ONE WAY TO SCREEN for companies that are priced for acquisitions is to compare "enterprise value" -- stock market value plus net debt -- to earnings before interest, taxes, depreciation, and amortization. Lower EV/Ebitda ratios are better. Solid free cash flow adds appeal, as does growth potential. Of course, some companies are just too big for deals. Apple (AAPL) screens pretty well on takeover metrics, and makes a fine long-term holding, but barring a joint bid from God and Warren Buffett, an offer seems unlikely.

    While I had not considered it previously, having read this article I have concluded that if I ever build a successful company, I would most like to receive an offer for purchase of the company from God and Warren Buffett. 

    For a list of the companies that Barron's believes would make great takeover targets and the reasoning behind their picks please visit the LINK.

 



  • 009 05/22/2014 An Unusual Threat to Cities

    You may have already guessed it from the helpful illustration, but the unusual threat I am referring to is creative accounting. An opinion piece in the Wall Street Journal recently highlighted accounting practices that create a false sense of security. What I found most relevant to this website is the manner in which states and municipalities record revenue. This sounds terribly boring (I know... it's why I drew a giant lizard), but it is pretty fascinating to see what local government will sell to stay afloat. 

    The most significant step taken after New York City's near-bankruptcy in 1975 was to curb creative-accounting practices. How was that accomplished? Through a state requirement that the city balance its budget in accordance with generally accepted accounting principles. The city has not had a fiscal crisis since.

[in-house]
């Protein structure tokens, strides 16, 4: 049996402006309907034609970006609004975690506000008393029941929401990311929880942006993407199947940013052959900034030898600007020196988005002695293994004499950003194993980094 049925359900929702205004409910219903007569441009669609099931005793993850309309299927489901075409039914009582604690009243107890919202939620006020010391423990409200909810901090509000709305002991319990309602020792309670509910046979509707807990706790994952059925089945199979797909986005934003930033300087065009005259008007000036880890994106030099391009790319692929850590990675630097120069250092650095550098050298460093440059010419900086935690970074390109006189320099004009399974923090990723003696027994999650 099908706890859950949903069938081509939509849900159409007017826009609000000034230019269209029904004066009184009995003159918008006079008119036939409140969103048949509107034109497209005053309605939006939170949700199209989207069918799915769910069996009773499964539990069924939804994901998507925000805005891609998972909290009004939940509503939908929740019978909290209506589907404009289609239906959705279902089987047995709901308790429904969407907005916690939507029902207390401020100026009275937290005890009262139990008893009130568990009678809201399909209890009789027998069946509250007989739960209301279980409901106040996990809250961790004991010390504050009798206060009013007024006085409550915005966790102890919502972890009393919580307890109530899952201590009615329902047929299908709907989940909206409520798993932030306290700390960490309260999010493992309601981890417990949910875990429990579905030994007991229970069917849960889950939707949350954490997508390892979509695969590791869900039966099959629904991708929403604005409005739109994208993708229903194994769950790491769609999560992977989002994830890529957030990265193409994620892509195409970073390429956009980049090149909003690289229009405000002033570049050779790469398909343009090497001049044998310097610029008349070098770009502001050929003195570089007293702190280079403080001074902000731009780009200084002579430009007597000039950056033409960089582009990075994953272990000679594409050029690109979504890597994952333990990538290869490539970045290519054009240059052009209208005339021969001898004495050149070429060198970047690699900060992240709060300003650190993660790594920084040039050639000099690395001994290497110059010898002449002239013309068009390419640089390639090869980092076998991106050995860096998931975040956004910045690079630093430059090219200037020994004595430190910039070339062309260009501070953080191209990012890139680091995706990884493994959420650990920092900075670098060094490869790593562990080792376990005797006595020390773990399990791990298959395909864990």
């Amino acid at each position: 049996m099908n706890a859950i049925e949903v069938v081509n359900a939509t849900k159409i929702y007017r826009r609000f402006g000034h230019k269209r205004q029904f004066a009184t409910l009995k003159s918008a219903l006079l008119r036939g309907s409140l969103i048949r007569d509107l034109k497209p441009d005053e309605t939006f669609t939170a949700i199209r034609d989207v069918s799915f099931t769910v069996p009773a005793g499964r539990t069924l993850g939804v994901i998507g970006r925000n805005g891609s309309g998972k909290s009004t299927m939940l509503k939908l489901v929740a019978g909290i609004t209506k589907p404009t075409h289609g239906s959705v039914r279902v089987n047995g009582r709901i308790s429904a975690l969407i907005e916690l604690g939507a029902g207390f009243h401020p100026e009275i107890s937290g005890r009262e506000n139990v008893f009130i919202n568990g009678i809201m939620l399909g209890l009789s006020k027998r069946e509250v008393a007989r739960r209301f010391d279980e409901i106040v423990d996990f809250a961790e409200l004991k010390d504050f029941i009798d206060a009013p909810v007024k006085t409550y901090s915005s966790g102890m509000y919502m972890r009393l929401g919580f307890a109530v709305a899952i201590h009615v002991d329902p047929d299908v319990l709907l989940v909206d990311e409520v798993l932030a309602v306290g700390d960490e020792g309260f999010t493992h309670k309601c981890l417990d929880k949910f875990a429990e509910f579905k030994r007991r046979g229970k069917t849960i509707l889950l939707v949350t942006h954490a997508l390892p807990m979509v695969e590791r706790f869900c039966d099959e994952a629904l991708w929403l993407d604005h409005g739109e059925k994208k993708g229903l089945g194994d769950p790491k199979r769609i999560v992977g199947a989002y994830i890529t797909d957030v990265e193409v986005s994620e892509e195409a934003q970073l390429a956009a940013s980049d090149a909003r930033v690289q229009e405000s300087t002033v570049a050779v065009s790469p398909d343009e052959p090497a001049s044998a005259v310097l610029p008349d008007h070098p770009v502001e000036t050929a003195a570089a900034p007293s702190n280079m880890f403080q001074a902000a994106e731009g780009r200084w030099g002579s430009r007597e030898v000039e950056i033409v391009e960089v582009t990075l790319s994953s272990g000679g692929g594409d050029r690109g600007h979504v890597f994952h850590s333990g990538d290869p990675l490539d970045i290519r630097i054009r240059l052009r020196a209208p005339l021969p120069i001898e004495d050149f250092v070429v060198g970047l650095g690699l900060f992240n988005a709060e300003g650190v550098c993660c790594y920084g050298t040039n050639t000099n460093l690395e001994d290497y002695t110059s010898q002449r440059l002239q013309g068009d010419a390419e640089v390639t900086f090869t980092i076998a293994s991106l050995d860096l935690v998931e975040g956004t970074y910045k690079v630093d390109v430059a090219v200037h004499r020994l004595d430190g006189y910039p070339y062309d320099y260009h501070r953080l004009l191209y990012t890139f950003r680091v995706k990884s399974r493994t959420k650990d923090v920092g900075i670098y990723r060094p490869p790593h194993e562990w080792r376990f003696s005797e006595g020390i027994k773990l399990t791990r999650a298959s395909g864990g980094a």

...

    Sadly, no other local government chose to follow the example of New York City, a choice that has led to chronic shortfalls.

    ...

    States and cities also sell assets and treat the proceeds as operating revenues, in effect selling off the family silver to stay afloat.

    In 2009 Arizona sold its capitol buildings for more than $700 million. In 2008 Chicago leased its parking meters for 75 years for nearly $1.2 billion. In 1991 New York sold Attica Prison for $200 million to itself through a bond issuance, providing a temporary revenue boost but costing the taxpayers far more in the long run in interest. While state constitutions contain various balanced-budget clauses, they generally don't define revenue or prevent such creative accounting.

    Of course the problem here is that a one-time gain is recorded as recurring revenue, and in the process the city has fewer assets moving forward. Take this out of context and assume you own a pizza delivery company. If in one period you sold all of your trucks you could record fantastic revenue growth for that period, but in the next period you would be out of business.

 



  • 008 05/22/2014 Buy or Rent: An Elegant Solution

    I am consistently impressed by the range of free tools websites are offering to help readers make informed decisions. The New York Times posted a LINK this morning for an online calculator that uses a series of simple inputs to determine the economics of buying vs. renting a home. The user interface is elegant (see photo above) and so inviting you may feel compelled to test it even if you're already committed to a 30 year mortgage...

    Taken from the website:

    The choice between buying a home and renting one is among the biggest financial decisions that many adults make. But the costs of buying are more varied and complicated than for renting, making it hard to tell which is a better deal. To help you answer this question, our calculator takes the most important costs associated with buying a house and computes the equivalent monthly rent. 

     

     



 




 



Models are:
 
A) really boring
B) pretty sweet
C) super important
D) somewhat easy
E) kind of hard
F) fun
G) all of the above

 

 


*Answers a, b, c, d, e, f and g are all correct.